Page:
Whether it was instilled in me through my parents saying to me that there is someone for everyone. One perfect person, or hell, even Disney princess movies. Those are equally as bad. Sure they aren't paranormal but they portrait that same idea of perfect love. That perfect mate. So I don't know, I honestly think it's harmless fluff.

Stacy said...

I kinda agree with Miku. I think it's just harmless fluff but, at the same time, it's damaging because people believe it. When I was younger my mother ...had to tell me there's no such thing as "happily ever after" because that doesn't work in real life. You don't meet your soulmate and get married three days later and live happy all the time. There's arguments, disagreements, etc. But you never see that in movies. There's also no such thing as a prince charming or someone riding in on a white knight to whisk you off into the sunset.
On the other end of it, yeah, it is exciting and interesting to read because it can't happen in real life or usually wouldn't. I think that depends on the subject matter though. Mythical creatures can't exactly be real...that I know of anyway

TobiasCamery said...

I can see how it's damaging in an interesting way. For example with all the vampire romance it can teach attraction to something that could be potentially dangerous. I know there's always been that sort of influence, even as far back as falling for a "bad boy" type like James Dean. Or the idea that a girl can tame a bad boy is another running theme that seems to be apparent to me.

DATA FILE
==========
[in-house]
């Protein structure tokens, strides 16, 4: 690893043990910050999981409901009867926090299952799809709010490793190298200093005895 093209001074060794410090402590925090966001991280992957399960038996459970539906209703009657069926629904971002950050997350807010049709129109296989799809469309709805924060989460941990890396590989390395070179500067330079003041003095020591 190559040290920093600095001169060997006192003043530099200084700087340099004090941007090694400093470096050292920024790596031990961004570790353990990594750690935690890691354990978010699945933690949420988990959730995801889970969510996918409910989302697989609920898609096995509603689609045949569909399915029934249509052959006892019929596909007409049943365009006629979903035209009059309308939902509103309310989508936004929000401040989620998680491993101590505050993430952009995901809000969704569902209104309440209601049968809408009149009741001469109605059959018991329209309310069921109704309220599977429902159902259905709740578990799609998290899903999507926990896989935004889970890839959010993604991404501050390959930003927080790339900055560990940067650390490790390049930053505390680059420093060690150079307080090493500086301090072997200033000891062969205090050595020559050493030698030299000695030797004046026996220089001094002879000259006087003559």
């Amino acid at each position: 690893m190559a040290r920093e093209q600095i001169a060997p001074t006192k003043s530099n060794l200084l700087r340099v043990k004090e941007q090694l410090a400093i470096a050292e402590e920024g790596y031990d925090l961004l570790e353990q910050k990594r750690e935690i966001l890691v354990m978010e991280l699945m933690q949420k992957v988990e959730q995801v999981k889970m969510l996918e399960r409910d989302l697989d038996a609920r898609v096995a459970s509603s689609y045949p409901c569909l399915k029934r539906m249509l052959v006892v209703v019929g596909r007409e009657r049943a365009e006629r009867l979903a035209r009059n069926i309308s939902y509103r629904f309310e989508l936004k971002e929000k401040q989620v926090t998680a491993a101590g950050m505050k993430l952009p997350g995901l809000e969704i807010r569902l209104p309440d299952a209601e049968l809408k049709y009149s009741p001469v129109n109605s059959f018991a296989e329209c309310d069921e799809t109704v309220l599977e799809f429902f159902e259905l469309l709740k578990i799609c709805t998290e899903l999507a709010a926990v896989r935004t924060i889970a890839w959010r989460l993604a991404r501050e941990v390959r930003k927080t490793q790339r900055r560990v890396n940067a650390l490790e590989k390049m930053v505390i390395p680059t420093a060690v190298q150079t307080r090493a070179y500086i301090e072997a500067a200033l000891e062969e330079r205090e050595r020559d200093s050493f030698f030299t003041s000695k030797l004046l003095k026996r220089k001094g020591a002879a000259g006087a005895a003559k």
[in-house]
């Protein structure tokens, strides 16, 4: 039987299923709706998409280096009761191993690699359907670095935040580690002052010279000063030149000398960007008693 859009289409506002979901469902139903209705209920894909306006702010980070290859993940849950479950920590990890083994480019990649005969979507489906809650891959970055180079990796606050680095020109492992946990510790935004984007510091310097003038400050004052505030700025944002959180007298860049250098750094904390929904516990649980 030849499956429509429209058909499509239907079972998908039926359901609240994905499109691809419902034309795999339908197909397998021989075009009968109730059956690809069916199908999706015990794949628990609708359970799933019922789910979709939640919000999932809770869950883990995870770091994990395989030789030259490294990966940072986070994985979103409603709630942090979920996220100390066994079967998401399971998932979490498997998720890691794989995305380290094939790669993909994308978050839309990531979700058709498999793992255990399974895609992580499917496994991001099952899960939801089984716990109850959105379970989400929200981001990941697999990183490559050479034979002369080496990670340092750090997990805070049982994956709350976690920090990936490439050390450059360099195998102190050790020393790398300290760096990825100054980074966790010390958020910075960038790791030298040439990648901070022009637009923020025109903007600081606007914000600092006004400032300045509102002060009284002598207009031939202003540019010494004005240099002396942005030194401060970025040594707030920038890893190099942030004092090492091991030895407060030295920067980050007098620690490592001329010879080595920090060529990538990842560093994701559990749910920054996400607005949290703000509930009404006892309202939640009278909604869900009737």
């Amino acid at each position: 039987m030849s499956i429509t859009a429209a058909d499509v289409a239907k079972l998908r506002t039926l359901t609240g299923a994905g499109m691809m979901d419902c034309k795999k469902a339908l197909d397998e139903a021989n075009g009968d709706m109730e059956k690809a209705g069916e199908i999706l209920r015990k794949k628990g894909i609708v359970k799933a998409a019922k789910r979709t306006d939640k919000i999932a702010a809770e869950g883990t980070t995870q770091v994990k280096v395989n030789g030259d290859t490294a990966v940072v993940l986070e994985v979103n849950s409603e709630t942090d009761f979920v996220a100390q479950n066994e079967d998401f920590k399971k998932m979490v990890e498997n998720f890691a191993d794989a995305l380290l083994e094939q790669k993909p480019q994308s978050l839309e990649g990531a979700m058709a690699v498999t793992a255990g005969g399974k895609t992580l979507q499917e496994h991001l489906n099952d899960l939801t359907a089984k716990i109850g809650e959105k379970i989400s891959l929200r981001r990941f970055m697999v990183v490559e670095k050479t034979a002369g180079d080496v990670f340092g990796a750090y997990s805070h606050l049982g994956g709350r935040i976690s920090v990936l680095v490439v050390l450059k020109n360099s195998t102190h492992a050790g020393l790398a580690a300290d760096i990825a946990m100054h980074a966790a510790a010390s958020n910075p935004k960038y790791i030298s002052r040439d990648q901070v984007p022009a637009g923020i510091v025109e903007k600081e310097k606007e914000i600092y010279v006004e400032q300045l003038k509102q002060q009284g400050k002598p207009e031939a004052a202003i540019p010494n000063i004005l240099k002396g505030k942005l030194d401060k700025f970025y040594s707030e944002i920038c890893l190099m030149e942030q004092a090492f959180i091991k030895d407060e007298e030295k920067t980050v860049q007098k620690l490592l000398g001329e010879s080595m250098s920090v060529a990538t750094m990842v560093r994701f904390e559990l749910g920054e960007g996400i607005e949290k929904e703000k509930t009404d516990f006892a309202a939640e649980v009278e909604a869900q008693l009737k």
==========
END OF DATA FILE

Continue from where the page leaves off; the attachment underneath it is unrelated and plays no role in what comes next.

Anonymous said...

What a lot of the comments miss are the actual damages these flits with the paranormal have. Aside from the fact teen literature is bombarded withall these "monsters who need love too!", teen girls will obsess over anything. But the teen girls are not the only ones, within the young adult lit circles, or any circle with younger females (under the age of 30 in many cases) who become so obsessed with this "forbidden love" fantasy, they will go to lengths to find that author, or voice actor, actor, writer, whomever and see *all* the different things they do.

Or they can't focus on anything *but* that "forbbiden love". So while trashy paranormal drivel seeps through bookcases, teenage girls (*ahem* young adult females) will obsess over anything that could create a potential escape from reality. Certainly, for many, the escapism carries on until later years, but one hopes that they can mature out of that obsession, coming to terms with a reality that doesn't involve fangs/armor/fur.